The UK government has unveiled measures that it says will lead to the biggest ever cut in net migration.
Home Secretary James Cleverly has said the five-point plan announced will mean 300,000 people who were eligible to come to the UK last year would not be able to in the future.
But what impact will these curbs have on the economy?
A lower number of workers normally holds back the overall size of an economy, but when that measure is adjusted on a per person basis the evidence is more mixed.
It is clear, however, that in certain sectors, the impact can be profound.
Such a balancing act clearly weighed on the government’s thinking with the plan outlined this week. They chose not to impose a “hard cap” on numbers, after which visas simply run out for any purpose.
Social care workers, the cause of the overwhelming increase in work visas granted in the past two years, were exempted from the main policy move in the plan, to increase the salary threshold from £26,200 to £38,700. This will cushion the economic effect in a sector already in a parlous state.
Overall if there were 300,000 fewer workers per year, that would be significant, representing just under 1% of the workforce. The bigger picture here is that the overall size of the UK workforce is expected to decline in the coming years, with widespread impacts for tax revenues, borrowing, and support for pensions.
The basic demographics of this are that in 2010 there were three workers for every one pensioner in Britain. Over the next couple of decades that will fall to two. That is a profound shift for a tax system that relies on workers’ wages to pay the pensions of retirees. The 1901 census pointed to 10 workers for every pensioner.
However, mass migration (and it is difficult to describe a number above 500,000 a year as anything else) does obviously cause immediate pressures on spending in health and education, and if workers remain in the UK, can add to long-term costs of an ageing society.
So the 300,000 “cut” to the increase in net migration announced by the government is mostly focused on dependants, both of workers and students.
This should lessen the overall economic impact. But it is unclear how much it will reduce the incentive for care workers or certain types of student to come to the UK.
In the past year the pattern of dependants coming to the UK has been 86,789 from India, 47,795 from Nigeria and 22,235 from Zimbabwe.
This leads to quite an important bigger picture in terms of the post-Brexit points-based visa regime.
Every single one of the hundreds of thousands of extra migrants were given a visa to do so by the government. “Taking back control” of immigration policy has meant that Westminster can now control European worker numbers, which were theoretically unlimited under “freedom of movement”.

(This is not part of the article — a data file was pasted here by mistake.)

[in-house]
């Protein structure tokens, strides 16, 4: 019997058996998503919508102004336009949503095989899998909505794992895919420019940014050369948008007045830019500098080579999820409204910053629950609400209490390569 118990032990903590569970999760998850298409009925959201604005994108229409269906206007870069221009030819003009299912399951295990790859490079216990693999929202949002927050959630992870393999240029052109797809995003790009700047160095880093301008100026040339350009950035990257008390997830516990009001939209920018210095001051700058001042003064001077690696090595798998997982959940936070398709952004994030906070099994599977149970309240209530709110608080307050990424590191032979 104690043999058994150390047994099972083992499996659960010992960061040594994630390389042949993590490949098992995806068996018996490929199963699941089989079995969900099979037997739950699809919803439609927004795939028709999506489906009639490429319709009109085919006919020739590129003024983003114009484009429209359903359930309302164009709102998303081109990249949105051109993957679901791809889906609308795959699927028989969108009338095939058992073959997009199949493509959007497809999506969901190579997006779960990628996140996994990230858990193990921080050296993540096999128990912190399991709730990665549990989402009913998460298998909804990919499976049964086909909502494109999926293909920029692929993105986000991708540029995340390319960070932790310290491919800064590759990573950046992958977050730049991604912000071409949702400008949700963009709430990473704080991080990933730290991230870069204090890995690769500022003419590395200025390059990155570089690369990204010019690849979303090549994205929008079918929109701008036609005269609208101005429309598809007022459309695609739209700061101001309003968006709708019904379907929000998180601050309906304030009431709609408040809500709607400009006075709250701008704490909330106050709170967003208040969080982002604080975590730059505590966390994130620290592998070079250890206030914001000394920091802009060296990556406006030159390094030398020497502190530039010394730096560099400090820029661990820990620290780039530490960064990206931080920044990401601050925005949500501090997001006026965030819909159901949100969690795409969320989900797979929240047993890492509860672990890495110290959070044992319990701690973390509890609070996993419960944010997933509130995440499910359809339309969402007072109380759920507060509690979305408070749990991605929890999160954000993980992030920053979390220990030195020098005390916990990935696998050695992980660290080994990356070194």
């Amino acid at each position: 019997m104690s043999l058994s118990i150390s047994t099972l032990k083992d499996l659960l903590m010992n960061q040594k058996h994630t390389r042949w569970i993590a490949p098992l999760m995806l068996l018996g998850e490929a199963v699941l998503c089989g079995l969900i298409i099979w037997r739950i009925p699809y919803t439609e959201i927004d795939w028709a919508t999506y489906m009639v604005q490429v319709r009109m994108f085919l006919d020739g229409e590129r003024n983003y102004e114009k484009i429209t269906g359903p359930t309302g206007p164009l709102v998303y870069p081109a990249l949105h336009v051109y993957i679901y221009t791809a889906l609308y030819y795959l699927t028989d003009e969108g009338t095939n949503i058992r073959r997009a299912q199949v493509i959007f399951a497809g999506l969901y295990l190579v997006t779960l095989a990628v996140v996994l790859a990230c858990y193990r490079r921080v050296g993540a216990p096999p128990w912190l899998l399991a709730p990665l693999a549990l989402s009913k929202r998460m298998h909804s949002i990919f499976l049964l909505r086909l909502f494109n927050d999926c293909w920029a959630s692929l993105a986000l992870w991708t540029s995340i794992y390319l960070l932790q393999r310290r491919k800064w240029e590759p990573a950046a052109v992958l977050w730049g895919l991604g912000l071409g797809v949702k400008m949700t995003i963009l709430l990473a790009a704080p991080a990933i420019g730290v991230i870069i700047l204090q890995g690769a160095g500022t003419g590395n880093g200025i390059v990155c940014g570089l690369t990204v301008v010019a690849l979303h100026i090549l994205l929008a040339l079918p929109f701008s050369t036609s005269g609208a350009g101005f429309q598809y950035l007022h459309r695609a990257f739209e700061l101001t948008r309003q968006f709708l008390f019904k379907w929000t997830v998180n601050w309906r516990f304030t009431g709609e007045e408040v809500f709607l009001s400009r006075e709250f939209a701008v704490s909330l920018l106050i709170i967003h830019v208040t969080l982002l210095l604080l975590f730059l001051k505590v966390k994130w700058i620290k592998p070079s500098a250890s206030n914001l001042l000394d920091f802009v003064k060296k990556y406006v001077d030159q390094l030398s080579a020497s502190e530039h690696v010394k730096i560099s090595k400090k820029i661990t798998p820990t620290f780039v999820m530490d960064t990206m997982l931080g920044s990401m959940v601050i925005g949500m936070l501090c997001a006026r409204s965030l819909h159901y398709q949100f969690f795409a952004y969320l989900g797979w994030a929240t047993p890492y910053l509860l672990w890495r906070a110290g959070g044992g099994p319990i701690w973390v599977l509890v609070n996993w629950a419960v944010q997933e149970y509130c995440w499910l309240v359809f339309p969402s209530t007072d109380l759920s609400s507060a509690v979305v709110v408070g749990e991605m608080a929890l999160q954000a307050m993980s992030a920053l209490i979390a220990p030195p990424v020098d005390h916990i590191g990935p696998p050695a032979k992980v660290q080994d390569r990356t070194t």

There is net emigration of EU workers now. But the experience of the past two years is that has been replaced by even more non-EU migrants.
Some experts argue that is a structural feature of having stopped freedom of movement. Younger workers from Europe with no interest in staying in the UK, could easily come and go, to work in the care sector, filling vacancies.
Now, in order to attract care workers from much further afield, from Nigeria, India, Zimbabwe, Ghana and Bangladesh, the government chose to offer the chance to bring their families.
Likewise, in order to help universities attract students paying fat fees (essentially to replace taxpayer subsidies for domestic students), the government created a graduate route to stay in the UK for two years. Some 43% of its use was from Indian students.
These are balancing acts. Charities such as Age UK say that the social care system was “saved” from collapse by tens of thousands of non-EU workers. The surge in foreign students, not just subsidises young Britons, but is also an export industry which creates growth in every large and small city in the UK.
Eventually, some of the workforce issues could be solved by training up British workers, or reintegrating some of the economically inactive. This has been a stated political priority of different governments for a decade and a half. It has not happened, and the situation has worsened since the pandemic.
Could it be that a constant flow of cheaper foreign workers has reduced the incentive for the care sector, for example, to recruit from within? That is certainly a factor, but the government itself basically acknowledged the care system is dependent on foreign carers in 2021, and reaffirmed that this week.
There are many other factors. The NHS workforce plan, for example, is far from fully funded, and could cost £50bn a year according to the Institute for Fiscal Studies. Councils would need billions more to pay likely higher wages in the sector.
So there is no straight economic answer to whether significant cuts to net migration will hamper British growth.
The government appears to have tried to refocus its points-based system on those with the most immediate economic benefit.
But the long-term promise of British politicians to make the UK economy less dependent on foreign workers has not yet materialised.